This essay investigates how nonfiction authors use archives. Whereas scholarly historians adhere to broadly agreed-upon research procedures, and generally work within the context of extant debates and existing, or new, research questions, writers (as well as artists and museum curators) more likely enter archives relatively ‘agenda-free’. This essay draws on the author’s experiences working with the Forensic Photography Archive (Justice and Police Museum, Sydney), and the personal papers of journalist-musician Merv Acheson and policeman Brian K. Doyle. It charts the ‘value-adding’ process whereby the writer-researcher examines archive material at sufficient depth, and for sufficient time, to order raw archival material into groupings and sequences. These, with the necessary background research, might become finished, published narratives. Working with two smaller archives, however, the author finds that the processes of surveying, reflecting and background-researching are somewhat thwarted by the residual ‘authorial’ presences of the original compilers. The Acheson and the Doyle archives, although seemingly random collections, prove to be the outcome of careful selection. Both compilers were adept narrators, and their personal papers, rather than being raw material, might be considered ‘voiced’ and, in a sense, already authored.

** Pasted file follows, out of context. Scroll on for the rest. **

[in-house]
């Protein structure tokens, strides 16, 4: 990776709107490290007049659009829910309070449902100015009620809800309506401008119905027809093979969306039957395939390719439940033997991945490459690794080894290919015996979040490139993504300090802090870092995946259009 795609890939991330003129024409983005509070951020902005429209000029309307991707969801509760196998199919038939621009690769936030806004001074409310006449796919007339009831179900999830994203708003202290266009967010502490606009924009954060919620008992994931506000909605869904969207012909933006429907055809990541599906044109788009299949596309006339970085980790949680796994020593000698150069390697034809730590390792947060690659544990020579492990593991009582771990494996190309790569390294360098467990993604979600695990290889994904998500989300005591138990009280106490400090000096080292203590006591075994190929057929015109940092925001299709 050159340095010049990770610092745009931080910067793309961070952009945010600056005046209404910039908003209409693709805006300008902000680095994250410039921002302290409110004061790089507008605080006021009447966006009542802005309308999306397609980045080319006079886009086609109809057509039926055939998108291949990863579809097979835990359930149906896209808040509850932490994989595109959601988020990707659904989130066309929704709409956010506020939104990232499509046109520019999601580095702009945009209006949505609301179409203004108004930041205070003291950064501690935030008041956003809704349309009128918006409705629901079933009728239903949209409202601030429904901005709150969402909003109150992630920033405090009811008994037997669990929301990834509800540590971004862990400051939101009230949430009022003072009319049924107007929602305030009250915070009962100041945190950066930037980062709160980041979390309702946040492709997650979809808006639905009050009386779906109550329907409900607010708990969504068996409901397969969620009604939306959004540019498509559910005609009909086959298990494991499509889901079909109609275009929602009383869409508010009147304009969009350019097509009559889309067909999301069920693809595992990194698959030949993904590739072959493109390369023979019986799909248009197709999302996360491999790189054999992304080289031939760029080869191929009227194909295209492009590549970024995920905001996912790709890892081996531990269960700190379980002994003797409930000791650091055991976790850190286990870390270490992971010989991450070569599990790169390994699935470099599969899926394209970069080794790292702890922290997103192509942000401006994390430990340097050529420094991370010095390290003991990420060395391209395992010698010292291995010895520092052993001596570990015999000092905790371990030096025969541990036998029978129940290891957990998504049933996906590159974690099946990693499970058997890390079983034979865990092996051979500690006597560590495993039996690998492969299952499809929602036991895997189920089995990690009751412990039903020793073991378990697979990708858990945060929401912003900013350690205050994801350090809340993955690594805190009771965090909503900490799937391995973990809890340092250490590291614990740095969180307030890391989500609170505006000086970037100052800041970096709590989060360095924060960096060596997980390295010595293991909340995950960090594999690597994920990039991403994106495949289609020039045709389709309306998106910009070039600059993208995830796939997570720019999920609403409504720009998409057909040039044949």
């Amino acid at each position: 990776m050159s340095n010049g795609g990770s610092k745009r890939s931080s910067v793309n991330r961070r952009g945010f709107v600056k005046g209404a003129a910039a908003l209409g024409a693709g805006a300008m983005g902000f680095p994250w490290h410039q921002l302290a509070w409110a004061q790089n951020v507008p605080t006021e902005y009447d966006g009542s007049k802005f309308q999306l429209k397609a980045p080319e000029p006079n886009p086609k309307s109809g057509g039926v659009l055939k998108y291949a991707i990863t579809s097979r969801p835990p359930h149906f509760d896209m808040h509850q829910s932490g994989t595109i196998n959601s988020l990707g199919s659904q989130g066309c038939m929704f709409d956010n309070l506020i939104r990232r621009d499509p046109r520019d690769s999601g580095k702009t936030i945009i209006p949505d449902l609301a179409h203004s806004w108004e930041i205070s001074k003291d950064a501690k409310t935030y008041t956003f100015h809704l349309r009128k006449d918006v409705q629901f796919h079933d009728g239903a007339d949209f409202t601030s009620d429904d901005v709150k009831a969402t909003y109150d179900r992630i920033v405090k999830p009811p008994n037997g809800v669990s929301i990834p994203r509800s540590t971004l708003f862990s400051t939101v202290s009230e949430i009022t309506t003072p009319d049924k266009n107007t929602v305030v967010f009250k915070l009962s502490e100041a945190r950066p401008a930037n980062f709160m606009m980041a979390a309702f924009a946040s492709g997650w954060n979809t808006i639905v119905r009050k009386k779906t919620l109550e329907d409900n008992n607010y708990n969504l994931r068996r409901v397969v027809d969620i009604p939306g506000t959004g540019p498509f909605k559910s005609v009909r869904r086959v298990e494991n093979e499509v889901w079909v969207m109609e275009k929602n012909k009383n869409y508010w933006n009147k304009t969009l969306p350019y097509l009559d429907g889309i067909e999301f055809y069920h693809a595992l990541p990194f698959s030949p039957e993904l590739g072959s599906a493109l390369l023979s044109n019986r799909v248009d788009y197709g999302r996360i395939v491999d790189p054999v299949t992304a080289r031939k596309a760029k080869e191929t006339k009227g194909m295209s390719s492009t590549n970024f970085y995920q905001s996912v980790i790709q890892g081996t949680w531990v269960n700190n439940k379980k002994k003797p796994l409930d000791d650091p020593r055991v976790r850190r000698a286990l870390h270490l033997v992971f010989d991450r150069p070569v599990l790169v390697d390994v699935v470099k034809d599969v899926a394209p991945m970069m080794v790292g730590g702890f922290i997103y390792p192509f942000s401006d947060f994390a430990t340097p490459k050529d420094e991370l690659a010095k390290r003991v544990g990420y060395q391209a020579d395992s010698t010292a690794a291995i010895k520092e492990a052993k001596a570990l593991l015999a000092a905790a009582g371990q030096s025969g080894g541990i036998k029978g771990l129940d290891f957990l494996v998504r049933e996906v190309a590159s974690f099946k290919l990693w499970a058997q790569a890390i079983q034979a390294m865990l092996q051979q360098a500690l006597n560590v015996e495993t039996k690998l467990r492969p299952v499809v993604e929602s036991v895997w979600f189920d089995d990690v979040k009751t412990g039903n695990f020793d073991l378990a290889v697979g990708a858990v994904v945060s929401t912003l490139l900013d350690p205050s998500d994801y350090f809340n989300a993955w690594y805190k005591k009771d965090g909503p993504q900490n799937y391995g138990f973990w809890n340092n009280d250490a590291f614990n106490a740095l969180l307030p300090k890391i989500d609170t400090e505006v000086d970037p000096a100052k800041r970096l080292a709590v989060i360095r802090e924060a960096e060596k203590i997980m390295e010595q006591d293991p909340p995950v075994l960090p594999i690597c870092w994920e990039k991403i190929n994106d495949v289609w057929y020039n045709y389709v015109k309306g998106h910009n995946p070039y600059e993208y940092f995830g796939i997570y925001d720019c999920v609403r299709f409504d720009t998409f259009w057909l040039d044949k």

|Number of pages||13|
|Publication status||Published - 2013|